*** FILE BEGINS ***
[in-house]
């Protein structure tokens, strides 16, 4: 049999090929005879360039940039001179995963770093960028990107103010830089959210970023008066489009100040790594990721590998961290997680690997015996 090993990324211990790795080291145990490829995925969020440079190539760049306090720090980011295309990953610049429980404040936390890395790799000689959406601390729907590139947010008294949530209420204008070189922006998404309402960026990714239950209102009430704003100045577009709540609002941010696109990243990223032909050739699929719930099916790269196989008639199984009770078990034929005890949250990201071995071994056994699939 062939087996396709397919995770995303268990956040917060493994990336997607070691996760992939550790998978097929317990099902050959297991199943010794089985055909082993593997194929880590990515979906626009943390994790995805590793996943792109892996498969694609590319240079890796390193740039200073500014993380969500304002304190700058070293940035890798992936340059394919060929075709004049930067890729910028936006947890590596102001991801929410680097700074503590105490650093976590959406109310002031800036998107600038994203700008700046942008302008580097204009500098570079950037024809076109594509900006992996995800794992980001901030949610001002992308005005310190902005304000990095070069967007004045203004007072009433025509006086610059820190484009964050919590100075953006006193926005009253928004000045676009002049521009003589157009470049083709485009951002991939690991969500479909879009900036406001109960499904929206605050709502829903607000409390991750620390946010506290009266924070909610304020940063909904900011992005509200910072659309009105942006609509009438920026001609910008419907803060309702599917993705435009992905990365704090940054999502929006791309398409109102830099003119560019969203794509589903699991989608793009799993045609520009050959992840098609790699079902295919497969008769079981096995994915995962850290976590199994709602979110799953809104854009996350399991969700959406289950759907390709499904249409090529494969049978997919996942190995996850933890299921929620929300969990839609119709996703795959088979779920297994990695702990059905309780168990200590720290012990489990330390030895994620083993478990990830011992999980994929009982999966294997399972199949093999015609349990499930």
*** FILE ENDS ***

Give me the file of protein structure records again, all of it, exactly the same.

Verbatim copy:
[in-house]
């Protein structure tokens, strides 16, 4: 049999090929005879360039940039001179995963770093960028990107103010830089959210970023008066489009100040790594990721590998961290997680690997015996 090993990324211990790795080291145990490829995925969020440079190539760049306090720090980011295309990953610049429980404040936390890395790799000689959406601390729907590139947010008294949530209420204008070189922006998404309402960026990714239950209102009430704003100045577009709540609002941010696109990243990223032909050739699929719930099916790269196989008639199984009770078990034929005890949250990201071995071994056994699939 062939087996396709397919995770995303268990956040917060493994990336997607070691996760992939550790998978097929317990099902050959297991199943010794089985055909082993593997194929880590990515979906626009943390994790995805590793996943792109892996498969694609590319240079890796390193740039200073500014993380969500304002304190700058070293940035890798992936340059394919060929075709004049930067890729910028936006947890590596102001991801929410680097700074503590105490650093976590959406109310002031800036998107600038994203700008700046942008302008580097204009500098570079950037024809076109594509900006992996995800794992980001901030949610001002992308005005310190902005304000990095070069967007004045203004007072009433025509006086610059820190484009964050919590100075953006006193926005009253928004000045676009002049521009003589157009470049083709485009951002991939690991969500479909879009900036406001109960499904929206605050709502829903607000409390991750620390946010506290009266924070909610304020940063909904900011992005509200910072659309009105942006609509009438920026001609910008419907803060309702599917993705435009992905990365704090940054999502929006791309398409109102830099003119560019969203794509589903699991989608793009799993045609520009050959992840098609790699079902295919497969008769079981096995994915995962850290976590199994709602979110799953809104854009996350399991969700959406289950759907390709499904249409090529494969049978997919996942190995996850933890299921929620929300969990839609119709996703795959088979779920297994990695702990059905309780168990200590720290012990489990330390030895994620083993478990990830011992999980994929009982999966294997399972199949093999015609349990499930």